Summary of Nobody In Charge
Essays on the Future of Leadership
The leader of the future must be a non-hierarchical, multi-disciplinary visionary. Read this, and you’ll know why.
Everyone remembers the reaction when U.S. Secretary of State Alexander Haig took the podium at the White House the day John Hinckley shot President Ronald Reagan in 1981. "I’m in control here," Haig tried to reassure the public, contrary to the constitutional rules of succession. The response was neither outrage nor reassurance that someone was taking the helm. Why? Harlan Cleveland thoughtfully suggests good reasons that the primary reaction to Haig’s statement was bemusement tinged with ridicule. He makes an articulate argument that the era when anyone could be in complete control anywhere has long since passed. The reason? Systems have simply grown too complex to be managed by one individual. Thus, the best leader for the "Nobody’s-In-Charge" society is someone comfortable with decentralization, someone who can arrive at resourceful, unusual solutions. By way of imprimatur, management guru Warren Bennis wrote this volume’s foreword. getAbstract.com recommends this treatise to those who are seriously curious about the ways that technological and societal changes are altering the leader’s role.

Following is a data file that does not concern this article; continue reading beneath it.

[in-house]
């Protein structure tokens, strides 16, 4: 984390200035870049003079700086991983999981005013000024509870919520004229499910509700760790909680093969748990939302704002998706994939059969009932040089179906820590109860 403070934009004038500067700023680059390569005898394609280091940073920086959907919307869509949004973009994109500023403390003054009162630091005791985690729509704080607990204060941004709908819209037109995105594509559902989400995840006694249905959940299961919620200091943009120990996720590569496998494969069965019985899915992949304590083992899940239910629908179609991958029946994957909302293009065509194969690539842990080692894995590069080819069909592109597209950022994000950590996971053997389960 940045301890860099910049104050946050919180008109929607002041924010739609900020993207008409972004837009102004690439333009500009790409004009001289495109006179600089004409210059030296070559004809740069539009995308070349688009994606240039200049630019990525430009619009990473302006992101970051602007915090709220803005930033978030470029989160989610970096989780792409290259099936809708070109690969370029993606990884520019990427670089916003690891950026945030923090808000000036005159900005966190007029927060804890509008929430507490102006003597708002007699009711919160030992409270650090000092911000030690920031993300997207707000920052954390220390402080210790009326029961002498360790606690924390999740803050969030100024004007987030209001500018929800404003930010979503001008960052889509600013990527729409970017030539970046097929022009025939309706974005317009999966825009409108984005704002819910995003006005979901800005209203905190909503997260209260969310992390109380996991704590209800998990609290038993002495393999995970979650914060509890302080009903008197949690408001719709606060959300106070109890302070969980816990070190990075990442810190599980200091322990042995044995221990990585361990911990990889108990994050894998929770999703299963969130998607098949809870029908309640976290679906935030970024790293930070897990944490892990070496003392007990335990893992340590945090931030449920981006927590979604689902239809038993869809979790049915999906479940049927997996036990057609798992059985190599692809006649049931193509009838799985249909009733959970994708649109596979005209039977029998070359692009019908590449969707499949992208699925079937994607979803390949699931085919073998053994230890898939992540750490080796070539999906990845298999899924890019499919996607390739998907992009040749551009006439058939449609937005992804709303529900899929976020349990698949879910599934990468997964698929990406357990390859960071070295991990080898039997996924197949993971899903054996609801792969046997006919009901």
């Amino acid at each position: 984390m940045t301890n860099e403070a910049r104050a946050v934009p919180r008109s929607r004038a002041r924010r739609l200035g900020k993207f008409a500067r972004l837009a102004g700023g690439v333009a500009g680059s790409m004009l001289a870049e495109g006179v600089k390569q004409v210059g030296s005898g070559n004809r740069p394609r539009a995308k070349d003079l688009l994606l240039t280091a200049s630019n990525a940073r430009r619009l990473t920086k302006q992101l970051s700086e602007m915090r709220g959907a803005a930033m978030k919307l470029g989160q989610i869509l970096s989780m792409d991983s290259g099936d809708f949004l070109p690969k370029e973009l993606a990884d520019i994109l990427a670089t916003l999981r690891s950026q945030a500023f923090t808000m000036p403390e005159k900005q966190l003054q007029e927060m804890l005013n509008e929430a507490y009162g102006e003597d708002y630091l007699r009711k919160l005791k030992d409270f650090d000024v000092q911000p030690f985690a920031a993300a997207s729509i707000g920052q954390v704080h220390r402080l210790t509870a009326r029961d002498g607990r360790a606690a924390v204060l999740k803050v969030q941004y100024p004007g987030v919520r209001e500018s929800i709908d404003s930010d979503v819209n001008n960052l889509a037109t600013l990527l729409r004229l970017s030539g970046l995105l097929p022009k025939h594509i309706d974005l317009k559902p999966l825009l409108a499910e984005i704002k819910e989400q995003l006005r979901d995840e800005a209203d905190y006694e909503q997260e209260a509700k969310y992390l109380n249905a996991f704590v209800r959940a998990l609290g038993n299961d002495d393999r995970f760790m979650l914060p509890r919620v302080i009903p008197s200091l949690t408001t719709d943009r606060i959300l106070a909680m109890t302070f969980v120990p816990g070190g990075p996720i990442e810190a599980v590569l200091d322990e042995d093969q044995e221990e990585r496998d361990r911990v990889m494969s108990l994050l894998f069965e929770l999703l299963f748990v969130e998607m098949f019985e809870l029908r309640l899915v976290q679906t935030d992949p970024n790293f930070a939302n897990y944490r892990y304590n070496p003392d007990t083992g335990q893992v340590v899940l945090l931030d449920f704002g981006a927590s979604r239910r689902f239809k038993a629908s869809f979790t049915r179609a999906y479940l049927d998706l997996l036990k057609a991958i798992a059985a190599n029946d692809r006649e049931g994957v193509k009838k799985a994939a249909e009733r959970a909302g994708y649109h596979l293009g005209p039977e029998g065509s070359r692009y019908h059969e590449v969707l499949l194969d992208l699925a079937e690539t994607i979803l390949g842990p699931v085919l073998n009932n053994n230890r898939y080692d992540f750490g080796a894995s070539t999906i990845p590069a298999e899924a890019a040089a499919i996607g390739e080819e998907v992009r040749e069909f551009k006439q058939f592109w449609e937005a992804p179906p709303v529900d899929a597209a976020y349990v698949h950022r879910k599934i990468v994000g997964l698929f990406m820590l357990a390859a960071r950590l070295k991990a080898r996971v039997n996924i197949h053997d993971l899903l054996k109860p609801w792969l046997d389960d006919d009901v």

In this summary, you will learn
- how societal changes are shaping the leaders of tomorrow
About the Author
Harland Cleveland managed post-WWII relief for the U.N. as a top Marshall Plan official. He published The Reporter magazine and was dean of Syracuse University’s Maxwell School of Citizenship. President John F. Kennedy named him Assistant Secretary of State for the U.N. President Lyndon B. Johnson appointed him U.S. Ambassador to NATO. Founding dean of the University of Minnesota’s Hubert H. Humphrey Institute of Public Affairs, he is currently a board member of the American Refugee Committee and the World Future Society.
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